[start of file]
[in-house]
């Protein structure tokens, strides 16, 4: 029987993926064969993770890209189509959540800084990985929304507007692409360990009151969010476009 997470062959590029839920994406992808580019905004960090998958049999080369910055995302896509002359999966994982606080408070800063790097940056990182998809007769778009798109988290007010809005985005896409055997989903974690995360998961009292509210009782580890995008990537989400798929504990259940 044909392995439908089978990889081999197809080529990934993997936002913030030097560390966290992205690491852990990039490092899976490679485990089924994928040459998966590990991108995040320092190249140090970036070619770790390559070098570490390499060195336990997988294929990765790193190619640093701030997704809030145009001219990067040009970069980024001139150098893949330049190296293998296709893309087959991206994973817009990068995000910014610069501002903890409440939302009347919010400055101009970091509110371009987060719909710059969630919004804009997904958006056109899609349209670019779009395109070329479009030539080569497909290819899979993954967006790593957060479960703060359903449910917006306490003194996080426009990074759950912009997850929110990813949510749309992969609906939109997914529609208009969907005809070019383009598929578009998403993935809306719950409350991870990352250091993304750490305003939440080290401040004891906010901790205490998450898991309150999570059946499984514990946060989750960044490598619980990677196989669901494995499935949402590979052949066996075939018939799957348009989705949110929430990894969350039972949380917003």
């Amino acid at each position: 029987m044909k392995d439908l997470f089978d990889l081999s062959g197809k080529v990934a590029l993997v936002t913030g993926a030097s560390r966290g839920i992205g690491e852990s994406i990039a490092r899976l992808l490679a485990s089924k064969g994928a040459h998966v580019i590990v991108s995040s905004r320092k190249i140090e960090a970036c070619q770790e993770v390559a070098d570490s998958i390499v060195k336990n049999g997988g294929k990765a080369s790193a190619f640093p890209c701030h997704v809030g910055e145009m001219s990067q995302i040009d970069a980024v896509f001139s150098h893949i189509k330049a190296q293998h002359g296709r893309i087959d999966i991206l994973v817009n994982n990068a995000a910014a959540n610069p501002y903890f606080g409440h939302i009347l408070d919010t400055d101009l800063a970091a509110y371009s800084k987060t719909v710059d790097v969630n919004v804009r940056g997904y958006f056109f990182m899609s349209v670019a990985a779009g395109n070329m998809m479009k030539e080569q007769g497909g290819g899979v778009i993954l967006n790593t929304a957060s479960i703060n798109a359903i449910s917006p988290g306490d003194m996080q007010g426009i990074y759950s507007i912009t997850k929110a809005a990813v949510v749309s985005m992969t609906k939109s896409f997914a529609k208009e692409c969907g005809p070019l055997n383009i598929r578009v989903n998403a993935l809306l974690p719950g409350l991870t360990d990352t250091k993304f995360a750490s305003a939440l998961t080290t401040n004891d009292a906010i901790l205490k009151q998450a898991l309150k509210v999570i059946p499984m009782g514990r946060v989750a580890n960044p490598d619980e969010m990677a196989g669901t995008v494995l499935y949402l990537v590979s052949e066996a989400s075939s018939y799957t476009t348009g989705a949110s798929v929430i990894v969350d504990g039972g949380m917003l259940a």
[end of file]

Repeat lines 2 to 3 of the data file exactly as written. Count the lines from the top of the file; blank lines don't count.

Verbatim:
């Protein structure tokens, strides 16, 4: 029987993926064969993770890209189509959540800084990985929304507007692409360990009151969010476009 997470062959590029839920994406992808580019905004960090998958049999080369910055995302896509002359999966994982606080408070800063790097940056990182998809007769778009798109988290007010809005985005896409055997989903974690995360998961009292509210009782580890995008990537989400798929504990259940 044909392995439908089978990889081999197809080529990934993997936002913030030097560390966290992205690491852990990039490092899976490679485990089924994928040459998966590990991108995040320092190249140090970036070619770790390559070098570490390499060195336990997988294929990765790193190619640093701030997704809030145009001219990067040009970069980024001139150098893949330049190296293998296709893309087959991206994973817009990068995000910014610069501002903890409440939302009347919010400055101009970091509110371009987060719909710059969630919004804009997904958006056109899609349209670019779009395109070329479009030539080569497909290819899979993954967006790593957060479960703060359903449910917006306490003194996080426009990074759950912009997850929110990813949510749309992969609906939109997914529609208009969907005809070019383009598929578009998403993935809306719950409350991870990352250091993304750490305003939440080290401040004891906010901790205490998450898991309150999570059946499984514990946060989750960044490598619980990677196989669901494995499935949402590979052949066996075939018939799957348009989705949110929430990894969350039972949380917003």
């Amino acid at each position: 029987m044909k392995d439908l997470f089978d990889l081999s062959g197809k080529v990934a590029l993997v936002t913030g993926a030097s560390r966290g839920i992205g690491e852990s994406i990039a490092r899976l992808l490679a485990s089924k064969g994928a040459h998966v580019i590990v991108s995040s905004r320092k190249i140090e960090a970036c070619q770790e993770v390559a070098d570490s998958i390499v060195k336990n049999g997988g294929k990765a080369s790193a190619f640093p890209c701030h997704v809030g910055e145009m001219s990067q995302i040009d970069a980024v896509f001139s150098h893949i189509k330049a190296q293998h002359g296709r893309i087959d999966i991206l994973v817009n994982n990068a995000a910014a959540n610069p501002y903890f606080g409440h939302i009347l408070d919010t400055d101009l800063a970091a509110y371009s800084k987060t719909v710059d790097v969630n919004v804009r940056g997904y958006f056109f990182m899609s349209v670019a990985a779009g395109n070329m998809m479009k030539e080569q007769g497909g290819g899979v778009i993954l967006n790593t929304a957060s479960i703060n798109a359903i449910s917006p988290g306490d003194m996080q007010g426009i990074y759950s507007i912009t997850k929110a809005a990813v949510v749309s985005m992969t609906k939109s896409f997914a529609k208009e692409c969907g005809p070019l055997n383009i598929r578009v989903n998403a993935l809306l974690p719950g409350l991870t360990d990352t250091k993304f995360a750490s305003a939440l998961t080290t401040n004891d009292a906010i901790l205490k009151q998450a898991l309150k509210v999570i059946p499984m009782g514990r946060v989750a580890n960044p490598d619980e969010m990677a196989g669901t995008v494995l499935y949402l990537v590979s052949e066996a989400s075939s018939y799957t476009t348009g989705a949110s798929v929430i990894v969350d504990g039972g949380m917003l259940a």